The mood in Downing Street is defiantly chirpy, or perhaps chirpily defiant. The Chancellor was given Mr Major's personal, cast-iron, '1,000 per cent' backing. In turn, he has privately ridiculed the idea that he is a Europhobic rebel leader-in-waiting. Mr Major, Douglas Hurd and Richard Ryder, the Chief Whip, have prepared a parliamentary showdown on Maastricht as soon as the Commons returns.
Refusing to let newspaper editorialists kill off Mr Lamont is mere prudence on Mr Major's part. Sacking the Chancellor in these frenzied circumstances would be a sign of weakness, not strength. The policy was a joint one and the mistakes were made jointly. If the small guy deserves to go, the tall, thin one does, too. So mere self-preservation dictates that Mr Lamont will get his chance to defend himself before the Conservative Party conference, and then under cross-examination by the Treasury select committee when the Commons returns.
In the longer term, Mr Major may yet decide that Mr Lamont will have to move. Getting the Government back on course will mean a reaffirmation of the Maastricht project and an eventual return to the exchange rate mechanism. The heavyweight, pro-Europeans in the Cabinet - Mr Hurd, Kenneth Clarke and Michael Heseltine - have been making this pretty clear. But it would be infinitely harder to accomplish those ends while the Chancellor is at daggers drawn with the Bundesbank and the German government.
Relations between Mr Lamont and Helmut Schlesinger, president of the Bundesbank, are not as bad as some of the more lurid accounts have suggested, though strictly formal at best. But he and the German Finance Minister, Theo Waigel, nurse a deep mutual suspicion. The German ambassador to London, Baron von Richthofen, has damaged his credibility inside Downing Street, the Treasury and the Foreign Office, perhaps irretrievably. One Whitehall source said, somewhat brutally, 'the guy might as well return to Germany tomorrow'.
Despite more widespread irritation with the Germans, when it comes to the most influential Bonn ministers, Mr Lamont is out on a bit of a limb. The time may come, and quite soon, when the Chancellor becomes a hindrance. If so, Mr Lamont would do the decent thing.
If, or when Mr Lamont does go, the Tory anti-Maastrichtians will try to turn him into a martyr (which he will find a new experience). Though the thought has not yet fully sunk in, they will say he has been dismissed by the Germans.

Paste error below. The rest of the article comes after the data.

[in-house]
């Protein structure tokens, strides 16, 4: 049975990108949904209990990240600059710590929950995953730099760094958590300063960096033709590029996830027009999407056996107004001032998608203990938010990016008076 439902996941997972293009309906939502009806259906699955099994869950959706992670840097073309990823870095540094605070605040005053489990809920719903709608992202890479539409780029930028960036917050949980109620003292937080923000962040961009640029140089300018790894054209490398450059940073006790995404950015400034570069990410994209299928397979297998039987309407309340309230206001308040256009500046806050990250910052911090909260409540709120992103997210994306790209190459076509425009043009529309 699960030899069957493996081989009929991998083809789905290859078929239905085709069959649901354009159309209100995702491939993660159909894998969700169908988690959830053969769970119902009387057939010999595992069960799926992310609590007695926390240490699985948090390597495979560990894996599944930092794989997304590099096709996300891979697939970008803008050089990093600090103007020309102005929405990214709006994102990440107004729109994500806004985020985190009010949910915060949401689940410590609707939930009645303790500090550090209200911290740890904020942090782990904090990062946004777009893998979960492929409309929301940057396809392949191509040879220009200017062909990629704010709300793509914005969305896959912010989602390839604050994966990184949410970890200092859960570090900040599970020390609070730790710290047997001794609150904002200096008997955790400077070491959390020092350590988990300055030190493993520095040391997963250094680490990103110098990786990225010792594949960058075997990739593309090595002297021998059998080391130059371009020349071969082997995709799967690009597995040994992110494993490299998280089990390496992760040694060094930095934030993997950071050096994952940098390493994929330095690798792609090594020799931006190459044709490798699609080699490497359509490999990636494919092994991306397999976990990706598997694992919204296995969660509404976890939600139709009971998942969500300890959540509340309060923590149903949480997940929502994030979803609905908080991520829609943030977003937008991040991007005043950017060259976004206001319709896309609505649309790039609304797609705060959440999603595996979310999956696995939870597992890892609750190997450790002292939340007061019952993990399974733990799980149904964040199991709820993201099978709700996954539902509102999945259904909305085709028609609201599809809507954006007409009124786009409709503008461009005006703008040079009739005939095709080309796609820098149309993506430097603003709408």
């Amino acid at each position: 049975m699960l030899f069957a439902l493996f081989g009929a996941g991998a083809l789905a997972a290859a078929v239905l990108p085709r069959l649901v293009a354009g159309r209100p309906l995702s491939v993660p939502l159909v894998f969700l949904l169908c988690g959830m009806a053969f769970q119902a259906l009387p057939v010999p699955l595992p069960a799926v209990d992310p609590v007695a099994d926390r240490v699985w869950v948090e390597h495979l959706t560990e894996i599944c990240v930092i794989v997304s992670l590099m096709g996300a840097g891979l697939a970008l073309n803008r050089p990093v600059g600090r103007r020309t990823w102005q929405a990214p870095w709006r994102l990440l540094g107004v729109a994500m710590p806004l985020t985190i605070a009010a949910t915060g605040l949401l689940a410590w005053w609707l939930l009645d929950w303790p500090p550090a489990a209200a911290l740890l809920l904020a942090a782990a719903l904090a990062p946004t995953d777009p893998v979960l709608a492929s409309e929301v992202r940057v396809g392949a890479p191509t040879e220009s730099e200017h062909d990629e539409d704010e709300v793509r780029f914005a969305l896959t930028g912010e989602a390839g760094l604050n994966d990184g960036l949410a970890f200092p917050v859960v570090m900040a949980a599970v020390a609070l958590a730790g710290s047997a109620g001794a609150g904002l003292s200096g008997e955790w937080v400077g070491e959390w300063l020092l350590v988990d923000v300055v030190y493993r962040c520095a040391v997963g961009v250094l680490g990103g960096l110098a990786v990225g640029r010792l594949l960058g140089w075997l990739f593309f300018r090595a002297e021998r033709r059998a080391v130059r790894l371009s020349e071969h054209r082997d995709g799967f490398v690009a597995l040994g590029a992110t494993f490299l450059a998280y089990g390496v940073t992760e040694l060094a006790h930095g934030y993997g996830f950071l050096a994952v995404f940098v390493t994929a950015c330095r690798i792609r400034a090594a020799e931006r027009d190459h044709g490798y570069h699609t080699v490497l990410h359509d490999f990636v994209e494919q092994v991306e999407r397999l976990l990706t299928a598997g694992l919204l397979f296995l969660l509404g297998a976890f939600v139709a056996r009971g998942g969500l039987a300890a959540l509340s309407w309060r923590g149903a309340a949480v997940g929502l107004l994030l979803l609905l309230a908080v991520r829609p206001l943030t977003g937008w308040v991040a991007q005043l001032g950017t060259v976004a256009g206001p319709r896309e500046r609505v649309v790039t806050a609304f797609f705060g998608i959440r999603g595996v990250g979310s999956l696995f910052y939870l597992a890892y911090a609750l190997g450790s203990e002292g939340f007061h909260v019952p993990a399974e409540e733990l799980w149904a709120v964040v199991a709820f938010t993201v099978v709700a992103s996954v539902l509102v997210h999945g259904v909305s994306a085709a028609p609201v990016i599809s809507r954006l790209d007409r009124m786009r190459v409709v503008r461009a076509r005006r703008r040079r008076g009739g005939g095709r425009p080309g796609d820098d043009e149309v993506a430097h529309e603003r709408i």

Think of what that will do to the party's blood pressure. Think of what Nicholas Ridley and Norman Tebbit could make of that. A Lamont resignation under these circumstances would be more significant for Britain's self-perception, and the Tory party's pride, than the resignation of Nigel Lawson. It would be a humiliating moment of truth.
But truth is the right word. Economic failure brings a political price. Between London and Bonn-Frankfurt there is not a relationship of equals. What the Treasury was doing from the time of Britain's entry into the ERM in October 1990 was to subordinate itself to the anti-inflationary credibility of the German bankers. As Mr Lamont himself said a year after entry: 'That is its real significance. Linking sterling to other currencies with a proven track record of low inflation (eg, Germany) will be an added discipline on monetary policy.'
In the world of the ERM, and certainly of monetary union, the Chancellor of the Exchequer in London is not a fellow of any great consequence. Some of Mr Lamont's irritation with the heavy-handed Bundesbank, and the Germans' disdain for Mr Lamont, must be attributed to this awkward, but obvious, fact.
Mr Major's ambition to rebuild his policy, and with it his reputation, is neither foolish nor doomed. The history of the franc's early years in the ERM, when there were repeated devaluations, is analagous to the position of the pound in the early Nineties. But 10 years ago there were no Gallic shrugs or dramatic walkouts. The Mitterrand government gritted its teeth and persevered, and Socialist France, unlike Tory Britain, kept inflation down after the mid-Eighties.
The prize to be won in political respect is a huge one. Think first of the embarrassingly gushy briefing that we heard in the early days of Mr Major's premiership about how much Helmut Kohl liked him - the famous photograph on the German Chancellor's desk, as if Mr Major were some blousy Bavarian mistress. The breathless enthusiasm of Number 10 demonstrated vividly that Britain was the junior petitioner.
Now, compare that with the serious mutuality of Mr Kohl and President Mitterrand as the world waits to see whether they will press ahead with private plans for a new currency, the so-called franken. Macro-economic determination buys political respect. The events of this week were not primarily about leaked documents and diplomatic bungling. They were about relative national power and the pain of coming to terms with life in the slow lane. And that was rather